Virology, Nebraska Center for


Document Type


Date of this Version



Tso FY, Lidenge SJ, Poppe LK, Peña PB, Privatt SR, Bennett SJ, et al. (2021) Presence of antibody-dependent cellular cytotoxicity (ADCC) against SARS-CoV-2 in COVID-19 plasma. PLoS ONE 16(3): e0247640. journal.pone.0247640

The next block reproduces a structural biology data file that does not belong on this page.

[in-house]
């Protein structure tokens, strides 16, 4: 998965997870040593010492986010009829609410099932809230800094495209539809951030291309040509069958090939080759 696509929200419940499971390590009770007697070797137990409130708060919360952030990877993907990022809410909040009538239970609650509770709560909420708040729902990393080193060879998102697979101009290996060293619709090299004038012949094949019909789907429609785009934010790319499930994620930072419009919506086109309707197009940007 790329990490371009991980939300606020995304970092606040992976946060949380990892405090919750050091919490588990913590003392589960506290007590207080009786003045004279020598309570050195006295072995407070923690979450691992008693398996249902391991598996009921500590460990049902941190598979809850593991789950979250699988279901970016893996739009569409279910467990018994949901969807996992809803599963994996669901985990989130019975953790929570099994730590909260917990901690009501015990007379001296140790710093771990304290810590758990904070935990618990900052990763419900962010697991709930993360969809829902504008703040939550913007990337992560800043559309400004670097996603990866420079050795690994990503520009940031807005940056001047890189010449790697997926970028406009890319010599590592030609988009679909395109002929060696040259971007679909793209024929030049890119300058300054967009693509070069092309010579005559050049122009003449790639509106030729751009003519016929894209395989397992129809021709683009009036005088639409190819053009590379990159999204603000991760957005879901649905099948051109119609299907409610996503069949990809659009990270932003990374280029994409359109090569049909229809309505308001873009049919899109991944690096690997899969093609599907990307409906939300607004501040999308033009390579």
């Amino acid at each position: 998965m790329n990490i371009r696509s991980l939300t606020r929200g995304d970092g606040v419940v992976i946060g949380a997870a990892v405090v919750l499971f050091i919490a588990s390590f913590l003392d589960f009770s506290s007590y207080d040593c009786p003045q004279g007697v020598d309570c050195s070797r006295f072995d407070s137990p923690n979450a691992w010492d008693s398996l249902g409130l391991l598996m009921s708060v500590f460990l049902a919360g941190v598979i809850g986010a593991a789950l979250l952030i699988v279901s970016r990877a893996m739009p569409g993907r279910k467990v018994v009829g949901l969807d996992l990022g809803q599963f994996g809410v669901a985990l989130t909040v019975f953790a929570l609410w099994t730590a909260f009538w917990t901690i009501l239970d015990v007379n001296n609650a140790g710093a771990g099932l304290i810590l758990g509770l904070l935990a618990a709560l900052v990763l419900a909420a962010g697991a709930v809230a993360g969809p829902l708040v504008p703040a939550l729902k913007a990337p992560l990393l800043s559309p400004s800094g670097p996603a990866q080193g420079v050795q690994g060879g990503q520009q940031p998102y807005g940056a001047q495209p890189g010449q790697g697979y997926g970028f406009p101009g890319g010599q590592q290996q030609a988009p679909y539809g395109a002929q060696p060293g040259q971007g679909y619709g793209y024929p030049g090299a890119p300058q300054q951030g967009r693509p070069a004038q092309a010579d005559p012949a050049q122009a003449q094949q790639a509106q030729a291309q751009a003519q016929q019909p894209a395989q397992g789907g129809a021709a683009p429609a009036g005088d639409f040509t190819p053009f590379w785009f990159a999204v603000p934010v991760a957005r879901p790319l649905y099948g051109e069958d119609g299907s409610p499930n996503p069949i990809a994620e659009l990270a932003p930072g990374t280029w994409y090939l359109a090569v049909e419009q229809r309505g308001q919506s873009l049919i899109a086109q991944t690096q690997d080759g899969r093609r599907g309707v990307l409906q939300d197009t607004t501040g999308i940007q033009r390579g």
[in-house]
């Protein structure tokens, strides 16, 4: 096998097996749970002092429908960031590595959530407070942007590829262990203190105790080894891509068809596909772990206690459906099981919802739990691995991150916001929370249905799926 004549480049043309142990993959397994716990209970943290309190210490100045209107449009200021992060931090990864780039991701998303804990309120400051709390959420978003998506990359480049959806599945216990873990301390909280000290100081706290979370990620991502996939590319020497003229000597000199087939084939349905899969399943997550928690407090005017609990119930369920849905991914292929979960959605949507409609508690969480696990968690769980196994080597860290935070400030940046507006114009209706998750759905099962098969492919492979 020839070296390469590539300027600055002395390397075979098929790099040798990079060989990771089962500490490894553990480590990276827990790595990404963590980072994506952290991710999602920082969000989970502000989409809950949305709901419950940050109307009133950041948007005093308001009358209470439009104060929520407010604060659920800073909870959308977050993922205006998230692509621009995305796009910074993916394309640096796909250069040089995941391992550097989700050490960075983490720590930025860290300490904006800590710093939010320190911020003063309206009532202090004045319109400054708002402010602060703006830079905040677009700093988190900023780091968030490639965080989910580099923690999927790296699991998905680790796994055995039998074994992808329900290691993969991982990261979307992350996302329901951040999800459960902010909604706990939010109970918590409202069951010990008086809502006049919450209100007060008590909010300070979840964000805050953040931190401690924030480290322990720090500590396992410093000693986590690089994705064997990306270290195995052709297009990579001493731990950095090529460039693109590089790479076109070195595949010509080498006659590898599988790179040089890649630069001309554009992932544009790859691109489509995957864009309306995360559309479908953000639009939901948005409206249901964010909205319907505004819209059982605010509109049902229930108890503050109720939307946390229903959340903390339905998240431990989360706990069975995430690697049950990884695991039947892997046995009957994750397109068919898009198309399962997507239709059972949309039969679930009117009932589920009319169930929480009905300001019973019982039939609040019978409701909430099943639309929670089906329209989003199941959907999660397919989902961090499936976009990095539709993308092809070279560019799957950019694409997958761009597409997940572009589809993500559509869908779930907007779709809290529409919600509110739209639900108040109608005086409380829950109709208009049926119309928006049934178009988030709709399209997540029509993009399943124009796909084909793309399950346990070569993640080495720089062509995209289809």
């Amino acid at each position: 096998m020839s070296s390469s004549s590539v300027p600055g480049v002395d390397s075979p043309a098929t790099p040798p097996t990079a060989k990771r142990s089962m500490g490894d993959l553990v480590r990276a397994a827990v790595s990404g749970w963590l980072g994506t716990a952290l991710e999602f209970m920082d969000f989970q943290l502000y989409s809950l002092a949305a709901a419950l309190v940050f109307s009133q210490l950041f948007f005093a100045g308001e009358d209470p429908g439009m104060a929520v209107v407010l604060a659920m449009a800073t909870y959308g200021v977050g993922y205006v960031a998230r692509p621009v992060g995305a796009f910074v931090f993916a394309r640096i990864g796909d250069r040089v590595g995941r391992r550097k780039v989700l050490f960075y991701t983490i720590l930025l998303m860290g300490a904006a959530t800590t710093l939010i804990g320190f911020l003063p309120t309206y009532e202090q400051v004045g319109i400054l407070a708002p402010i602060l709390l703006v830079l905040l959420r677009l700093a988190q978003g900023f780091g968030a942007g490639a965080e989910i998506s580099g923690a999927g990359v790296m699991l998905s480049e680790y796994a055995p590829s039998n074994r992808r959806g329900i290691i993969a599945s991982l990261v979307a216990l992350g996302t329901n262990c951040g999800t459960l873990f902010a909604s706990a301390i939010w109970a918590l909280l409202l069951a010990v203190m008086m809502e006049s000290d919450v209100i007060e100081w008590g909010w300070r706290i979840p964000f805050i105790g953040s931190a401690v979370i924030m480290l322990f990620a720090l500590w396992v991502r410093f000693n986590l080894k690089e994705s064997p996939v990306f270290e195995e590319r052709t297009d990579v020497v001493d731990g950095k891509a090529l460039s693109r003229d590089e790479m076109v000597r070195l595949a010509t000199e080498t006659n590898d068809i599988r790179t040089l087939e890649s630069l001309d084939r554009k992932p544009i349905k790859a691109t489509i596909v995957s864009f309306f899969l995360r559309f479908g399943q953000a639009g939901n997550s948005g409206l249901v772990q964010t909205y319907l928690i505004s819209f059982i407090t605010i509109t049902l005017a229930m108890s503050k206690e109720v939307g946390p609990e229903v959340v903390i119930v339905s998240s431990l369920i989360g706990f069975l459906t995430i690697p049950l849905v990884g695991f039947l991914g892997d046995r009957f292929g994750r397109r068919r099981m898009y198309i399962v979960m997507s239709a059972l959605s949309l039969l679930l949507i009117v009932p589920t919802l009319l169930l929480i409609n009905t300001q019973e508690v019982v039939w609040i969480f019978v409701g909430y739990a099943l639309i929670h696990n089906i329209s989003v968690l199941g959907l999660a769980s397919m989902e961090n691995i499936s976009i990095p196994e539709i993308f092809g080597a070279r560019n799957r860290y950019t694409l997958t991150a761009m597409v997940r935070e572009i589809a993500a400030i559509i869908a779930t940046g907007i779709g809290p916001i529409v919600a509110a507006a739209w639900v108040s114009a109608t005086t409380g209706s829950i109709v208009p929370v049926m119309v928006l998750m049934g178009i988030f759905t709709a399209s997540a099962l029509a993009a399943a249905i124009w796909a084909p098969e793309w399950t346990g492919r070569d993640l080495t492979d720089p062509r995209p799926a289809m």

Background Neutralizing-antibody (nAb) is the major focus of most ongoing COVID-19 vaccine trials. However, nAb response against SARS-CoV-2, when present, decays rapidly. Given the myriad roles of antibodies in immune responses, it is possible that antibodies could also mediate protection against SARS-CoV-2 via effector mechanisms such as antibody-dependent cellular cytotoxicity (ADCC), which we sought to explore here. Methods Plasma of 3 uninfected controls and 20 subjects exposed to, or recovering from, SARS CoV-2 infection were collected from U.S. and sub-Saharan Africa. Immunofluorescence assay was used to detect the presence of SARS-CoV-2 specific IgG antibodies in the plasma samples. SARS-CoV-2 specific neutralizing capability of these plasmas was assessed with SARS-CoV-2 spike pseudotyped virus. ADCC activity was assessed with a calcein release assay. Results SARS-CoV-2 specific IgG antibodies were detected in all COVID-19 subjects studied. All but three COVID-19 subjects contained nAb at high potency (>80% neutralization). Plasma from 19/20 of COVID-19 subjects also demonstrated strong ADCC activity against SARS CoV-2 spike glycoprotein, including two individuals without nAb against SARS-CoV-2. Conclusion Both neutralizing and non-neutralizing COVID-19 plasmas can mediate ADCC. Our findings argue that evaluation of potential vaccines against SARS-CoV-2 should include investigation of the magnitude and durability of ADCC, in addition to nAb.